InvestingMarkets & Economy

Are subprime mortgages back, and what does it mean if they are?

Some decisions are just hard, and GSEs have correctly and successfully resisted administration demands to reduce loan balances
  • The “new” 3 percent-down loans are nothing more than big banks snookering big media into free advertising for an old product easily available everywhere in one form or another.
  • It’s dangerous to loan with a small down payment. The antidote is not to deny credit access, but underwrite the bejabbers out of those loans.
  • During the Great Recession, we overdid well-intended efforts to keep hopeless households in their homes, even though any given block had vacant foreclosed rentals at a lower cost than the workout.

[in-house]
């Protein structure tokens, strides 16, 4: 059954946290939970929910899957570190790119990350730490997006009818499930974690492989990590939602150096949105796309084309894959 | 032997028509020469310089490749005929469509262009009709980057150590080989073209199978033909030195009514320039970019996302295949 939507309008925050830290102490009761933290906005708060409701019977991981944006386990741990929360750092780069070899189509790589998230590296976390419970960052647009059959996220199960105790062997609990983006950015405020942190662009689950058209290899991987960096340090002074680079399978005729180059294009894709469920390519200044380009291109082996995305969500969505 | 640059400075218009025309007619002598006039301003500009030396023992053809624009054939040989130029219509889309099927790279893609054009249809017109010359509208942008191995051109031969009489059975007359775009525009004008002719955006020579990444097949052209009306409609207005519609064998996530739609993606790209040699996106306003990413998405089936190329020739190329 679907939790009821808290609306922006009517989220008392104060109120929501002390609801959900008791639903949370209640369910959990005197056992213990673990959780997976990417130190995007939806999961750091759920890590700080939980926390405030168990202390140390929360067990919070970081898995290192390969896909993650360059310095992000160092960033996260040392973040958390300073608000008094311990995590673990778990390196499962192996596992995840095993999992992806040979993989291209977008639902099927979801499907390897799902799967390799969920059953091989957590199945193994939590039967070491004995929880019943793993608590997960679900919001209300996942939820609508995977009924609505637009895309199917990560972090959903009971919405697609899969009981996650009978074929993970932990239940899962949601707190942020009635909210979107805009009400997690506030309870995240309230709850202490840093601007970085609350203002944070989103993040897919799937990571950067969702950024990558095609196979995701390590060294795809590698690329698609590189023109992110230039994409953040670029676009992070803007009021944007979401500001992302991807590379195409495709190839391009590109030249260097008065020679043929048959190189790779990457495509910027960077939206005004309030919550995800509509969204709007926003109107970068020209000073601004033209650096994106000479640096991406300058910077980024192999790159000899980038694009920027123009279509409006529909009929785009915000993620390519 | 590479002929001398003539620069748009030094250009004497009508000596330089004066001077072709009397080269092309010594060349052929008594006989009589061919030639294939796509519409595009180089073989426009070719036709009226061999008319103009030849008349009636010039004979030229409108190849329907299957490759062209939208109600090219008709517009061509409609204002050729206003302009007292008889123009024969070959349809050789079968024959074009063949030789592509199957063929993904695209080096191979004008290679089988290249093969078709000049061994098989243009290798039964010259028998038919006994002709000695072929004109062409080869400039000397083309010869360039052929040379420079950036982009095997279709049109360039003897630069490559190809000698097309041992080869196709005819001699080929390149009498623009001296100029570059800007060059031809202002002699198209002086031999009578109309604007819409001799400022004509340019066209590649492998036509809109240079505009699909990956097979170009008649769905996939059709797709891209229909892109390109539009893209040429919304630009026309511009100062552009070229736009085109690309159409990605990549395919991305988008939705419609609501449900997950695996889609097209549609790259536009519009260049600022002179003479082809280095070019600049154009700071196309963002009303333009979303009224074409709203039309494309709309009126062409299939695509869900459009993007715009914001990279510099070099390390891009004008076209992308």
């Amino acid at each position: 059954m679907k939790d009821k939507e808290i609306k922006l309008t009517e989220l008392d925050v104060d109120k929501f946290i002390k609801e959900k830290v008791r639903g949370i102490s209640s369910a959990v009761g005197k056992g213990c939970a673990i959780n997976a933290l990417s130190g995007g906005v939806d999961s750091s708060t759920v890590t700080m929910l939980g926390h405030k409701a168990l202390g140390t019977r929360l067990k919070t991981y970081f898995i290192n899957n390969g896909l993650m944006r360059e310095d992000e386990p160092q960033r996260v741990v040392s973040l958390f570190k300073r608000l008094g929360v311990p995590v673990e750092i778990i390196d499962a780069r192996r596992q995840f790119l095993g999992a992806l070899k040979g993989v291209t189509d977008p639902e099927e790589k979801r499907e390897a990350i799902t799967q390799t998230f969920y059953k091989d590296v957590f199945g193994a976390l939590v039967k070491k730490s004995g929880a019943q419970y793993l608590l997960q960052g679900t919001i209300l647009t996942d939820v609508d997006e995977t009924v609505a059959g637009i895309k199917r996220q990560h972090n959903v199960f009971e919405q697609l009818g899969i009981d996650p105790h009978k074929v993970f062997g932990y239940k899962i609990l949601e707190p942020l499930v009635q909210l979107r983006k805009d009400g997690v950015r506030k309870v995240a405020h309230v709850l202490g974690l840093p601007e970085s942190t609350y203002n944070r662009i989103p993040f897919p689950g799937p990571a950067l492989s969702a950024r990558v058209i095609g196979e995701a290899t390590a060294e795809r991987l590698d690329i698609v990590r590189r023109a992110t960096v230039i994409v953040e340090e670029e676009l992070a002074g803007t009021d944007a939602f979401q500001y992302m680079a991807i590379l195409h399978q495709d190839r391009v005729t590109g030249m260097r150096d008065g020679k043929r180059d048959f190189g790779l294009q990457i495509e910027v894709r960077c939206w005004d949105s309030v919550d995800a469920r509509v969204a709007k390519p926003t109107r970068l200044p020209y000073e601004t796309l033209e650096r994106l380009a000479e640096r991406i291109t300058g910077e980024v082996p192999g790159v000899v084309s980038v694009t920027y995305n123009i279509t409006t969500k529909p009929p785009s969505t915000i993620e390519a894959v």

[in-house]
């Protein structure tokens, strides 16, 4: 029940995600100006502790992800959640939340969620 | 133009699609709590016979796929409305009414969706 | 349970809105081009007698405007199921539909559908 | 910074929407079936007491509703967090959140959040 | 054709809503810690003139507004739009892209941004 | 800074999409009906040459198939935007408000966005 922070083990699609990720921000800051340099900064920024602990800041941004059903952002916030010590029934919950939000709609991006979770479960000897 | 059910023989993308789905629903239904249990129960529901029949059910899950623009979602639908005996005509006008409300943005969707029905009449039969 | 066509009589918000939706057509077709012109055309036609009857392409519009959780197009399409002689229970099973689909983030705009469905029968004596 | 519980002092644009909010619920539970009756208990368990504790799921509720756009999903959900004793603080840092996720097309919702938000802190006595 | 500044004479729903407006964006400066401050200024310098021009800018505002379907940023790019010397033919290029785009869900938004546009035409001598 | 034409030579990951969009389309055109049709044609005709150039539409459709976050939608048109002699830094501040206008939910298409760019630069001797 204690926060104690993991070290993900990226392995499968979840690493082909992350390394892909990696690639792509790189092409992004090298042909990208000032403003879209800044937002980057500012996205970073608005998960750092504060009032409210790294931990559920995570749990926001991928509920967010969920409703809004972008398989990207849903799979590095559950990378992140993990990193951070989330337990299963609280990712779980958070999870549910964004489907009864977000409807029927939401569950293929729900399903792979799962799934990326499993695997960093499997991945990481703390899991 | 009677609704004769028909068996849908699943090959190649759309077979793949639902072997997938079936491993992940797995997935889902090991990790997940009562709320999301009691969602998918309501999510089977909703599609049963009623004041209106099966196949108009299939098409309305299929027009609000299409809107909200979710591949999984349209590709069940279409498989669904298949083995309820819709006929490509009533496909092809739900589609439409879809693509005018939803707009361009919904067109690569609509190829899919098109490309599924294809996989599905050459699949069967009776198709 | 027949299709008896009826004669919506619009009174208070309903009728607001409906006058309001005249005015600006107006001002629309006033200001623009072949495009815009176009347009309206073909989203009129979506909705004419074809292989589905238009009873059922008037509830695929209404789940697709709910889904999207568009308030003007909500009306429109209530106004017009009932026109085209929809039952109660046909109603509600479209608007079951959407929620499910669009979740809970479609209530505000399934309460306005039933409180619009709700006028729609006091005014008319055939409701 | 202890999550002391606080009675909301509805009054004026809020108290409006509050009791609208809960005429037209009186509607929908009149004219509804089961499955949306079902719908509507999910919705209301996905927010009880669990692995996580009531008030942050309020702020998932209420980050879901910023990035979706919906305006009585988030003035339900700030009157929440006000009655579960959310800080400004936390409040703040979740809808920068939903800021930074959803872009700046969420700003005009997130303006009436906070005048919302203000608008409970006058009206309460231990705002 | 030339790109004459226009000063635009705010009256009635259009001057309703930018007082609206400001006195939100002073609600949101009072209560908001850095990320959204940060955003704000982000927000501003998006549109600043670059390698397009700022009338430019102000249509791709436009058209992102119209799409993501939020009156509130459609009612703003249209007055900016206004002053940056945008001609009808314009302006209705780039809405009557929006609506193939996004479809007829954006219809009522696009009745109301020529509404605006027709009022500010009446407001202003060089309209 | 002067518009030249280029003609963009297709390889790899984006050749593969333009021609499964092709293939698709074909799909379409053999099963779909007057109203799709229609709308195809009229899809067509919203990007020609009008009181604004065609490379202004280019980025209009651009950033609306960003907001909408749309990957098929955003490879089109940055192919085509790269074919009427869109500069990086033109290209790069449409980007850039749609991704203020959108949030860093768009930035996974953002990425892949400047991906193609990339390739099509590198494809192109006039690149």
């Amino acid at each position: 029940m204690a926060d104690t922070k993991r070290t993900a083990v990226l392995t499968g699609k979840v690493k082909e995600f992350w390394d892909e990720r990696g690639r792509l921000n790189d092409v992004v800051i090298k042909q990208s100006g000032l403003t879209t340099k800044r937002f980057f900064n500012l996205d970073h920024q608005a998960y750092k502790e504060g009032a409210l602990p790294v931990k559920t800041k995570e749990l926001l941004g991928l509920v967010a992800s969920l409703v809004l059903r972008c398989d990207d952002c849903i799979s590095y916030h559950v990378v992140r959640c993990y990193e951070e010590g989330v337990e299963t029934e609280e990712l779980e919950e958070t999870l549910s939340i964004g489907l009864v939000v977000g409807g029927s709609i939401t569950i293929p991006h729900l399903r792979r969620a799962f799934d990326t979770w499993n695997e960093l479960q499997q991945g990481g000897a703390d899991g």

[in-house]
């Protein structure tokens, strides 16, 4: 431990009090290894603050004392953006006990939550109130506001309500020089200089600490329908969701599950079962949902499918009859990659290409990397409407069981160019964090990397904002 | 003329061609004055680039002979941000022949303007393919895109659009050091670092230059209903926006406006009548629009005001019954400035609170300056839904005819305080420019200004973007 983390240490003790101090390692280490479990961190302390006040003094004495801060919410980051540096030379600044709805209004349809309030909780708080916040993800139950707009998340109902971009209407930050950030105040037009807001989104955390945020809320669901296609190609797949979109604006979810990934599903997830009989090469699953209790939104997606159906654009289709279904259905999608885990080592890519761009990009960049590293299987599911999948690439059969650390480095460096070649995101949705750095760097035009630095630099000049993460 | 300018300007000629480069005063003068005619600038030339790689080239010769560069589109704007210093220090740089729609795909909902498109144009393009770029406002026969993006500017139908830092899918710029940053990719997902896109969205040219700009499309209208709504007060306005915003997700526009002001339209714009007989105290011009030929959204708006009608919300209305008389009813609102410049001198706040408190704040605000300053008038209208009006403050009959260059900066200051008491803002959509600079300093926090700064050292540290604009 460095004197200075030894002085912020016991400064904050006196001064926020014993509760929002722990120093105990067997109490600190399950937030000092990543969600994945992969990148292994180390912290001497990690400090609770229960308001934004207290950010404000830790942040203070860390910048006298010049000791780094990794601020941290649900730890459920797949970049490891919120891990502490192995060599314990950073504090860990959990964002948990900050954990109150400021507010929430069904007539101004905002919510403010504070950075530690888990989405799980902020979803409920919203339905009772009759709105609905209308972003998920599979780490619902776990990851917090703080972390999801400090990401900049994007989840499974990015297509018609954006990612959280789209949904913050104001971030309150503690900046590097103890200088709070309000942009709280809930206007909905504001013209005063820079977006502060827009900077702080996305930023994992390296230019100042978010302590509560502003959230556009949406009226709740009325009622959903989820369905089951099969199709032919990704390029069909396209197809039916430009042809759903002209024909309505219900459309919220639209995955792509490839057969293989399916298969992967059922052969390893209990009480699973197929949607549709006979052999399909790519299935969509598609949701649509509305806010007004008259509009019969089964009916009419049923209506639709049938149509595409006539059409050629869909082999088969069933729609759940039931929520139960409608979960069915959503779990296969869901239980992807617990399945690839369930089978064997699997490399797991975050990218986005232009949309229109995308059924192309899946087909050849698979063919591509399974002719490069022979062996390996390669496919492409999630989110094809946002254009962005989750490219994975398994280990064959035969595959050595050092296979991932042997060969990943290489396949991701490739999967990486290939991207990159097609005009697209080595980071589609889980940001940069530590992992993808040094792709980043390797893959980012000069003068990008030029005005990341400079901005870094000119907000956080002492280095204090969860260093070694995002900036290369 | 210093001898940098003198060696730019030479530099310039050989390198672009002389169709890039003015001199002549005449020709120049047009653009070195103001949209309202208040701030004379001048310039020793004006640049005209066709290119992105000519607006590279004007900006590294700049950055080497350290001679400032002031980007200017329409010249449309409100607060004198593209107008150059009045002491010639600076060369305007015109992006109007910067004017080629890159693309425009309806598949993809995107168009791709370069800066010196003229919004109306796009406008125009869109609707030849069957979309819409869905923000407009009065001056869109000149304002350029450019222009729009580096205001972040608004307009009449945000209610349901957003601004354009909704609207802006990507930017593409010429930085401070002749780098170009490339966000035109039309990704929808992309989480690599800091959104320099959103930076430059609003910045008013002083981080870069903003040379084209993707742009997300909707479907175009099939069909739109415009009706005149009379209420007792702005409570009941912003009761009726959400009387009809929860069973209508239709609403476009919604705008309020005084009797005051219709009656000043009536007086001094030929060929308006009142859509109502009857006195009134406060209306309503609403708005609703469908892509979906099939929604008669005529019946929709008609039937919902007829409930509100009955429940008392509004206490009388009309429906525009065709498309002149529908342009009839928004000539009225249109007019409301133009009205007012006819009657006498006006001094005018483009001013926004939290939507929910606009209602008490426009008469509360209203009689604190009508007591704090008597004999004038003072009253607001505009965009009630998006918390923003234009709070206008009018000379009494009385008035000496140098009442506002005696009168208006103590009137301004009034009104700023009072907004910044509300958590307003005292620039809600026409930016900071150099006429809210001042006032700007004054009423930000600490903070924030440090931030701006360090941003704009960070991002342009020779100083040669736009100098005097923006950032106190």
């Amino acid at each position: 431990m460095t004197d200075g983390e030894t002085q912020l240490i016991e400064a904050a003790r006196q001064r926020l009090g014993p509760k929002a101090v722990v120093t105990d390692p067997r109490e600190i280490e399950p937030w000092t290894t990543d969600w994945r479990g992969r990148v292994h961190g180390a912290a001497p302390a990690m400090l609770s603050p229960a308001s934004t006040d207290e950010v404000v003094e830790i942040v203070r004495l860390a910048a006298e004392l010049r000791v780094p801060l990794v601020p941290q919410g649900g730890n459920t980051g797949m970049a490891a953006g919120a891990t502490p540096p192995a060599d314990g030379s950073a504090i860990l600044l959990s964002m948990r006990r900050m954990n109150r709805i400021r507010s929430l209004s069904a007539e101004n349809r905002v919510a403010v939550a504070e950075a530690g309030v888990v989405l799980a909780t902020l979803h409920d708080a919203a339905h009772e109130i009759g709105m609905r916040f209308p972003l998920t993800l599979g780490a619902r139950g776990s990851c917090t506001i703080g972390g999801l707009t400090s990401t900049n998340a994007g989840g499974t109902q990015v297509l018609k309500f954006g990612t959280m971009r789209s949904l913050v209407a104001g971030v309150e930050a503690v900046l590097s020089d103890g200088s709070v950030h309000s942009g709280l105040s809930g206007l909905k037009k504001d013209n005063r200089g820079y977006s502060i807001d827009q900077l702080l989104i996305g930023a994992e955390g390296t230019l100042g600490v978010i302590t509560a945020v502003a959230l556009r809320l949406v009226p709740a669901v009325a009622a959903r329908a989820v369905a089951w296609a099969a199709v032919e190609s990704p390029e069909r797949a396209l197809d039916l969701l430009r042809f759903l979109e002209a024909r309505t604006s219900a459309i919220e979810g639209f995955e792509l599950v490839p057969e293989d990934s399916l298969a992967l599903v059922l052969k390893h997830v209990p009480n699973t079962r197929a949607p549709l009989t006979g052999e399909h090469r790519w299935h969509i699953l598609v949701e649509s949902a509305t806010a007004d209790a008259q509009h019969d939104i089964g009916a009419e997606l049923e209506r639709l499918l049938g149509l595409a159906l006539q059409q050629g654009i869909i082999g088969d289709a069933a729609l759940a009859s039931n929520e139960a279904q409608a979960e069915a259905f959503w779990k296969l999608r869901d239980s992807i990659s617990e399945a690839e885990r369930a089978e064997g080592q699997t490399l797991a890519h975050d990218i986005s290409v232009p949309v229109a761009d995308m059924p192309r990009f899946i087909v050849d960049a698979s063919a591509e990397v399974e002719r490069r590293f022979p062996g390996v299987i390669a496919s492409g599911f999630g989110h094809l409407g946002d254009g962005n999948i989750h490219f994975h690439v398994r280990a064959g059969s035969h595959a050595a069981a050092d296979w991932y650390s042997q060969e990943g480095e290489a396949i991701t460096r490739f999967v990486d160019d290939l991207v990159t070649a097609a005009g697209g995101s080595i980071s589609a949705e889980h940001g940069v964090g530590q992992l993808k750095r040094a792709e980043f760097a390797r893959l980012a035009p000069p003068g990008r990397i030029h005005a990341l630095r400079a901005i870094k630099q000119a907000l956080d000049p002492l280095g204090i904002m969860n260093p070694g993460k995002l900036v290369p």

Future-Proof: Navigate Threats, Seize Opportunities at ICNY 2018 | Jan 22-26 at the Marriott Marquis, Times Square, New York

I’m going to try to be cheerful about this, but I’m not. I got invited last week to a very fancy small luncheon with a top Wall Street researcher/analyst -- a household-name firm. The guy (in suspenders) spoke on real estate, mostly commercial, lucid (if general) information. Toward the end of an extensive Q&A, someone asked about housing. “I’m worried. Subprime loans are back. Banks are making 3 percent-down loans again. And what really bugs me: We forgave the misbehavior of borrowers in the Bubble.” DavidPinoPhotography I could not shut up, argued with the host, and stomped back to the office. Then opened my email an find an inquiry from the Inman editorial group asking about an outside posting titled, “Subprime Is Back, It’s 2008 All Over Again.” A willfully misinformed rant by one of those yahoos so commonly trying to scare people. Telling them to buy gold and invest in “12 percent returns from peer-to-peer lending.” The Wall Street...